More than 12 years ago, Family Medicine reported on the benefits of medical students observing the arts, in the article, “Visual Thinking Strategies: A New Role for Art in Medical Education” (Reilly, Ring, and Duke, 2005). What are these benefits and how have they evolved?
Today, The Yale School of Medicine requires students to take a course in observing artwork to enhance the future physician’s observational skills, which improves patient assessment and diagnostic evaluation. The Icahn School of Medicine at Mount Sinai offers a course called The Pulse of Art, “to encourage medical students to look more closely, to see things about their patients that might be unexpected, but critical in making a diagnosis” (Wolff, 2018). These assessment skills are enhanced even further when the art being observed is created directly by the patient. Deborah Elkis-Abuhoff, who is an Associate Professor in the Master Degree Program of Creative Art Therapy at Hofstra University, believes that discussing a patient’s own art removes the verbal filters and the tangible creation offers a path to honest communication. She says that what she is able to accomplish in three months of verbal therapy, she achieves in three weeks of creative art therapy (Hofstra University Webinar, 2015).
Regarding the performing arts, the Harvard Medical School and Columbia University’s College of Physicians and Surgeons encourage theatrical participation for their students for two reasons: one, to help the medical student personally unwind and two, to enhance the students’ understanding and ability to empathize with what patients are going through. Taking on different characters on stage allows the student to put his or her self in the role of the patient. I spoke to this in an earlier blog, Break a Leg in Medical School?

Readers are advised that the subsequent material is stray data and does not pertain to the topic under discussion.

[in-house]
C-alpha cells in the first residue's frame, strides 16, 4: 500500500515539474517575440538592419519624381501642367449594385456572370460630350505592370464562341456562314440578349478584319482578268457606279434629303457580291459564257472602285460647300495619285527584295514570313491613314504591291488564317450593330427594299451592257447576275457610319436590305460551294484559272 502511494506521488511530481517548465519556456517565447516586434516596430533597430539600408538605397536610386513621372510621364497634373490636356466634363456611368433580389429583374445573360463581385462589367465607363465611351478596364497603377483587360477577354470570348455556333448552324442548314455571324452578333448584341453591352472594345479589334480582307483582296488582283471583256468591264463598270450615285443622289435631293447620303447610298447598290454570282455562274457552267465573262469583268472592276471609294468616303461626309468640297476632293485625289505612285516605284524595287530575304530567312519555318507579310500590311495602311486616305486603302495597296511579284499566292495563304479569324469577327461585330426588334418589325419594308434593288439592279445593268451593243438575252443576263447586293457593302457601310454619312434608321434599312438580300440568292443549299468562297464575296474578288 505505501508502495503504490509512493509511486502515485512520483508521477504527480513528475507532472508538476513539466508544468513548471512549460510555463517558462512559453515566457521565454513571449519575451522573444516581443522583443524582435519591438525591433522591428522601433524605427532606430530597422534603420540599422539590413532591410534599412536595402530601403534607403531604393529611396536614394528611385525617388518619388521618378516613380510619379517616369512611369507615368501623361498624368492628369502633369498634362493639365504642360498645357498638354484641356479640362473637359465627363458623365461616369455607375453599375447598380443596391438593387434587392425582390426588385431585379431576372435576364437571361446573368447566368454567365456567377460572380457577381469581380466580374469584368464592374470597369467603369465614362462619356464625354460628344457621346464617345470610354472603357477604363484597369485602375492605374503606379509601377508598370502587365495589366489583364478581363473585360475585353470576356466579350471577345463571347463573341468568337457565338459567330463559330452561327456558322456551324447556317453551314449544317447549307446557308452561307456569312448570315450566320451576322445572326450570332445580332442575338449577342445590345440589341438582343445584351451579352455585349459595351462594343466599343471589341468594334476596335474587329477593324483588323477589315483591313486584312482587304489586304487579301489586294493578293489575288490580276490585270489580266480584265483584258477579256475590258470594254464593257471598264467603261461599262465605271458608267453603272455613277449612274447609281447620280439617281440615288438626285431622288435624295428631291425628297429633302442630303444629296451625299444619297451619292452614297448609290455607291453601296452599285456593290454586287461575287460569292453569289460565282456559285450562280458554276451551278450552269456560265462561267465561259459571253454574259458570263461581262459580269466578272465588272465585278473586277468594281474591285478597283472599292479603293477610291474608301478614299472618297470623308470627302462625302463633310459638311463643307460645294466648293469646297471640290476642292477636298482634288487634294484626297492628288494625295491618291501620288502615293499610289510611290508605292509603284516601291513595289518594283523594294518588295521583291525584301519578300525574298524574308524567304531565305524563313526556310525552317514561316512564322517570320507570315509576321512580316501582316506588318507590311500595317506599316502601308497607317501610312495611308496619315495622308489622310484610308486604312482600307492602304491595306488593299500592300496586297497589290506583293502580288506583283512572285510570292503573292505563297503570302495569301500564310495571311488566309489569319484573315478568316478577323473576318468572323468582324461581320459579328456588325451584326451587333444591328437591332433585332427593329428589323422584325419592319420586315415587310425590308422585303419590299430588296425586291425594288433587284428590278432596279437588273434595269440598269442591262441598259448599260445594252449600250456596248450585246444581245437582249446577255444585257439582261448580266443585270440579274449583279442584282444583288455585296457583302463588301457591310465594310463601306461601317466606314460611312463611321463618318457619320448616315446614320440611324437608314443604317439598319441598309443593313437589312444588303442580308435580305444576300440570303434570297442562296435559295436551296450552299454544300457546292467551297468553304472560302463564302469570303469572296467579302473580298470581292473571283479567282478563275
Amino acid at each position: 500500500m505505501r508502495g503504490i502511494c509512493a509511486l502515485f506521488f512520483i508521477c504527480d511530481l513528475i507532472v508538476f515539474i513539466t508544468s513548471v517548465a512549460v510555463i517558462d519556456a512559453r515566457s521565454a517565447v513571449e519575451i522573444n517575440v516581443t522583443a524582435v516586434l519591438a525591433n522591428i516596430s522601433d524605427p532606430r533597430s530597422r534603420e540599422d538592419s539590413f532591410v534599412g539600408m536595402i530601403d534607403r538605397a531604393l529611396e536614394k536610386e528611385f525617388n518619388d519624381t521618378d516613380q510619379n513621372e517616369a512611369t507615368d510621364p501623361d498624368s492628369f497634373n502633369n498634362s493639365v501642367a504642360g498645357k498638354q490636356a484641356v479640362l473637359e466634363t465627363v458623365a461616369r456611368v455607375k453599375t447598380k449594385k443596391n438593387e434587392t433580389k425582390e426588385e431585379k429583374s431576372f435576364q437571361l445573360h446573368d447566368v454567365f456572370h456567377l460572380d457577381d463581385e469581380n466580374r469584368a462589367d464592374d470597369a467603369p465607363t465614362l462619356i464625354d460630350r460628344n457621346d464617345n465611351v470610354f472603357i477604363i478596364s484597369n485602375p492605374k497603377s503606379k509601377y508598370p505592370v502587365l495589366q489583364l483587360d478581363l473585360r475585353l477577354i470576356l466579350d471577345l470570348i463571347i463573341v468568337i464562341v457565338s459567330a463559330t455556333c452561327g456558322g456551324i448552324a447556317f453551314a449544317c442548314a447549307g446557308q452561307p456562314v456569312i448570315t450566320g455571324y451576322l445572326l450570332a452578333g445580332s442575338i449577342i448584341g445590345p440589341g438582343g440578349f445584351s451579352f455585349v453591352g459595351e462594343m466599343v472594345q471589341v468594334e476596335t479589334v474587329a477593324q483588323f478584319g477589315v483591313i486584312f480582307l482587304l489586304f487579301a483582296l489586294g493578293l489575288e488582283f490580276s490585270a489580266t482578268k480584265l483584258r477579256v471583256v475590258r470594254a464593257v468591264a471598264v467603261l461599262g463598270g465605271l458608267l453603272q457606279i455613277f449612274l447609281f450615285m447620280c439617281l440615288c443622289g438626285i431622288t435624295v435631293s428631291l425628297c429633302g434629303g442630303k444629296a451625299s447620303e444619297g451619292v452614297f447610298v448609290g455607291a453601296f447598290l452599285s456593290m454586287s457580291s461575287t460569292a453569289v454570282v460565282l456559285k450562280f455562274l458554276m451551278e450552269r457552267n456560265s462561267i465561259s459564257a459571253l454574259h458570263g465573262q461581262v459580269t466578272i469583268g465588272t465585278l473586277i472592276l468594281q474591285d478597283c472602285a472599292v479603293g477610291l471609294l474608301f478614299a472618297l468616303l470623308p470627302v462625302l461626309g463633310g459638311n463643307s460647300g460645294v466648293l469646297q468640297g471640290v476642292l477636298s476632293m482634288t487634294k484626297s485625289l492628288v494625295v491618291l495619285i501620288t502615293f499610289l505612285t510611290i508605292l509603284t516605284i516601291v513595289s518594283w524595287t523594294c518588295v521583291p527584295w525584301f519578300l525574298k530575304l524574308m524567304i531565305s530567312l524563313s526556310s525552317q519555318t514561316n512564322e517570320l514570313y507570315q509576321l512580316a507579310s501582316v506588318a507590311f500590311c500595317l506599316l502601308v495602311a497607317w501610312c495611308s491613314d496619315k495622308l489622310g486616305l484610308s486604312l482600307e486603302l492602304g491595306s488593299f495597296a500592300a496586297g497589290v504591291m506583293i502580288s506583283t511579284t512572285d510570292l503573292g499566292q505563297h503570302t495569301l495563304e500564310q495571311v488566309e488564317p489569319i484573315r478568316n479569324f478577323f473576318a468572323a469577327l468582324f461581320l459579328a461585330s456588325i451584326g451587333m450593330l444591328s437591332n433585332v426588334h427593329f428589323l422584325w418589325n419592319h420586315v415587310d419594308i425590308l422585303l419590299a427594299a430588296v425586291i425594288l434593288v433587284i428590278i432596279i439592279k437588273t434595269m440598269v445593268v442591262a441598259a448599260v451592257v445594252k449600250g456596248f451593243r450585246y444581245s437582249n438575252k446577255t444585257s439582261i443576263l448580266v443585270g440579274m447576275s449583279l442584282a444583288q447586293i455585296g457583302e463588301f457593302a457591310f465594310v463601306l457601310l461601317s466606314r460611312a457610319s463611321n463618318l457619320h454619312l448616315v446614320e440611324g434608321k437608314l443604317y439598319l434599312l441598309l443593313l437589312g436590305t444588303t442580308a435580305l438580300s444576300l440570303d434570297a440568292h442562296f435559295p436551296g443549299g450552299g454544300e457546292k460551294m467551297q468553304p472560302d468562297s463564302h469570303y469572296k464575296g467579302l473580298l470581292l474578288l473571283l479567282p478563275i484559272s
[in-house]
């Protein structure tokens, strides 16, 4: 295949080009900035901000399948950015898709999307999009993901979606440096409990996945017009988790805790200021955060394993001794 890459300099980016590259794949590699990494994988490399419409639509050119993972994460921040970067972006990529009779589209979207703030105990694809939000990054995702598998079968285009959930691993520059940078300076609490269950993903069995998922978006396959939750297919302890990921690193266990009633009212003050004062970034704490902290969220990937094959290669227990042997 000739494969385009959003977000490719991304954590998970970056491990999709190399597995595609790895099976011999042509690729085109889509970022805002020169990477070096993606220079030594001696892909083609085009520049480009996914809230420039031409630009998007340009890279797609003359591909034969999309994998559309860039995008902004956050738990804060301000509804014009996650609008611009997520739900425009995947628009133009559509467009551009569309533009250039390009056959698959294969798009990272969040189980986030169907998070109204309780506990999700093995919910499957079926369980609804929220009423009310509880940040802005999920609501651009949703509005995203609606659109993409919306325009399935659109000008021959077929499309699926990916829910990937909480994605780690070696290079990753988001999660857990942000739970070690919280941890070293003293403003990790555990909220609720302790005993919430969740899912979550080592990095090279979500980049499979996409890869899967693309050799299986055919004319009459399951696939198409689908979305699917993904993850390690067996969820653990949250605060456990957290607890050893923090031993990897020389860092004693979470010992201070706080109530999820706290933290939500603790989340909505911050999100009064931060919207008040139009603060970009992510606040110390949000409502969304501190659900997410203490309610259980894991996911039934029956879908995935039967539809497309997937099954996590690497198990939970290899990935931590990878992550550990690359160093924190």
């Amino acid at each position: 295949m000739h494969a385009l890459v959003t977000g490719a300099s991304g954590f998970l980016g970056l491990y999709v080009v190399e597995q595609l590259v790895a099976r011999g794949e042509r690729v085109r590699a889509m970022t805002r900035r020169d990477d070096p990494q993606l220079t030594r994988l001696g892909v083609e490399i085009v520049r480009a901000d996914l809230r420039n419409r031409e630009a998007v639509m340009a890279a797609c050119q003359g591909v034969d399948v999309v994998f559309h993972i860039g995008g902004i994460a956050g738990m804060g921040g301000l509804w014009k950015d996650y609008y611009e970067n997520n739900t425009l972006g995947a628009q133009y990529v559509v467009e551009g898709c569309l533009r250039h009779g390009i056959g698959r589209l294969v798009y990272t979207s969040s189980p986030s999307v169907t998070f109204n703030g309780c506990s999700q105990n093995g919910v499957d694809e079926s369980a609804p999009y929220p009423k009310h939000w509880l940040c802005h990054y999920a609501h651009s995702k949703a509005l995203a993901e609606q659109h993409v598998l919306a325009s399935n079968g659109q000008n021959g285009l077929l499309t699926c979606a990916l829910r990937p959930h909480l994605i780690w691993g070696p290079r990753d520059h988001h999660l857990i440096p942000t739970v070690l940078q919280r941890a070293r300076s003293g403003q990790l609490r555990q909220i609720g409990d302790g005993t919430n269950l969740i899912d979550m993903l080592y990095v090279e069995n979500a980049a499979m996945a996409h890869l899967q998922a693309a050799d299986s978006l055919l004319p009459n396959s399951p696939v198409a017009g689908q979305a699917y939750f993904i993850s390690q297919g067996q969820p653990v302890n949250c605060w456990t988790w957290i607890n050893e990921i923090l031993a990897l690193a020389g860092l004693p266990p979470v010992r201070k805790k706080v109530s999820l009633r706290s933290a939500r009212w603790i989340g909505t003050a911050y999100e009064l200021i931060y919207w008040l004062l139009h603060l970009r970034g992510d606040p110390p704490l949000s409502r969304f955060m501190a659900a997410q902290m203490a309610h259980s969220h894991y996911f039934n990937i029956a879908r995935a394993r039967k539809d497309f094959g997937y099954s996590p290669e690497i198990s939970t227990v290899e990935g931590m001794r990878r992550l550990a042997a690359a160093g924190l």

Now, there is evidence that the creative arts not only benefit medical students’ education; but can also be integrated successfully as part of a patient’s therapy. For those who suffer from anxiety, neurological diseases, addiction, trauma, and other debilitating conditions, participation in the creative arts such as painting, drawing, sculpting helps improve their physical condition and behavioral well being. This improvement is described in more detail in many scholarly articles. One randomized controlled trial with 118 stroke patients found, “Creative art therapy combined with conventional physical therapy can significantly decrease depression, improve physical functions and increase quality of life compared with physical therapy alone” (Kongkasuwan, Voraakhom, Pisolayabutra, Maneechai, Boonin, & Kuptniratsaikul, 2016). Using your ILLIAD account, and our Interlibrary loan service, we can easily retrieve this article for you, as well as others that may be of interest. Though it focuses specifically on modern art, we also have this book in our collection, Modern Art at the Border of Mind and Brain, which explains the positive neurological impact of observing images.
The effects of art on the brain benefit both patient and physician, connecting the synapses between the two and helping us look more closely at what we truly enjoy.